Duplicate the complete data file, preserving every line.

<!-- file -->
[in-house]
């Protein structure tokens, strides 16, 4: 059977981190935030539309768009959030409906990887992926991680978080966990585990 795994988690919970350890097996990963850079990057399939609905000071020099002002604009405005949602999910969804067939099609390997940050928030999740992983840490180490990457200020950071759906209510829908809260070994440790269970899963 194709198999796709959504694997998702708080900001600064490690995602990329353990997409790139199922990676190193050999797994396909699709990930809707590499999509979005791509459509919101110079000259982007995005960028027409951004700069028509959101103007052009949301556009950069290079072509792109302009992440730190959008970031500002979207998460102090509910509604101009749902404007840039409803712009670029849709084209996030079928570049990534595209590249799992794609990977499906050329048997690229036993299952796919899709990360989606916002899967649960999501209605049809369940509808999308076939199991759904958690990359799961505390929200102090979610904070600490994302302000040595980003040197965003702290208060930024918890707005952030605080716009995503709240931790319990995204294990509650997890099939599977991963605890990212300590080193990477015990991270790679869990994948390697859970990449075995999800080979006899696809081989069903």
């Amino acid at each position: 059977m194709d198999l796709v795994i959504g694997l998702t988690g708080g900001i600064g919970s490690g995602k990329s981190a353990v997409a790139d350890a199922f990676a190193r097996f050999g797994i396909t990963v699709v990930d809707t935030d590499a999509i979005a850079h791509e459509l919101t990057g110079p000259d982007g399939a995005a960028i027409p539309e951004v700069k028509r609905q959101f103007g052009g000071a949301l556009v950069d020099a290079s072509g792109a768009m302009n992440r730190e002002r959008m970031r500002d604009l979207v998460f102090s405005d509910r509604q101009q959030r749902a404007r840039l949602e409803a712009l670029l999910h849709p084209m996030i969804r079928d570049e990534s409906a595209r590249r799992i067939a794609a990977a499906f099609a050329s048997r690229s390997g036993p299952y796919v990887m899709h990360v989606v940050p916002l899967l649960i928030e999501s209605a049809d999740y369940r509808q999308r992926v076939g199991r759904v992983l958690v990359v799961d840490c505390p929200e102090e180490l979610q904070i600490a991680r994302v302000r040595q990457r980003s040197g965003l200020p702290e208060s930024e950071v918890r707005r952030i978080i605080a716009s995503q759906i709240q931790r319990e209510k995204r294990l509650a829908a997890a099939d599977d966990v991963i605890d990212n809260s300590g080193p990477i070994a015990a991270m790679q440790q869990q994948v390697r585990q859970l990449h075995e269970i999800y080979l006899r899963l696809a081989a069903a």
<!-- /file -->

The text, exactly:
[in-house]
């Protein structure tokens, strides 16, 4: 059977981190935030539309768009959030409906990887992926991680978080966990585990 795994988690919970350890097996990963850079990057399939609905000071020099002002604009405005949602999910969804067939099609390997940050928030999740992983840490180490990457200020950071759906209510829908809260070994440790269970899963 194709198999796709959504694997998702708080900001600064490690995602990329353990997409790139199922990676190193050999797994396909699709990930809707590499999509979005791509459509919101110079000259982007995005960028027409951004700069028509959101103007052009949301556009950069290079072509792109302009992440730190959008970031500002979207998460102090509910509604101009749902404007840039409803712009670029849709084209996030079928570049990534595209590249799992794609990977499906050329048997690229036993299952796919899709990360989606916002899967649960999501209605049809369940509808999308076939199991759904958690990359799961505390929200102090979610904070600490994302302000040595980003040197965003702290208060930024918890707005952030605080716009995503709240931790319990995204294990509650997890099939599977991963605890990212300590080193990477015990991270790679869990994948390697859970990449075995999800080979006899696809081989069903």
């Amino acid at each position: 059977m194709d198999l796709v795994i959504g694997l998702t988690g708080g900001i600064g919970s490690g995602k990329s981190a353990v997409a790139d350890a199922f990676a190193r097996f050999g797994i396909t990963v699709v990930d809707t935030d590499a999509i979005a850079h791509e459509l919101t990057g110079p000259d982007g399939a995005a960028i027409p539309e951004v700069k028509r609905q959101f103007g052009g000071a949301l556009v950069d020099a290079s072509g792109a768009m302009n992440r730190e002002r959008m970031r500002d604009l979207v998460f102090s405005d509910r509604q101009q959030r749902a404007r840039l949602e409803a712009l670029l999910h849709p084209m996030i969804r079928d570049e990534s409906a595209r590249r799992i067939a794609a990977a499906f099609a050329s048997r690229s390997g036993p299952y796919v990887m899709h990360v989606v940050p916002l899967l649960i928030e999501s209605a049809d999740y369940r509808q999308r992926v076939g199991r759904v992983l958690v990359v799961d840490c505390p929200e102090e180490l979610q904070i600490a991680r994302v302000r040595q990457r980003s040197g965003l200020p702290e208060s930024e950071v918890r707005r952030i978080i605080a716009s995503q759906i709240q931790r319990e209510k995204r294990l509650a829908a997890a099939d599977d966990v991963i605890d990212n809260s300590g080193p990477i070994a015990a991270m790679q440790q869990q994948v390697r585990q859970l990449h075995e269970i999800y080979l006899r899963l696809a081989a069903a």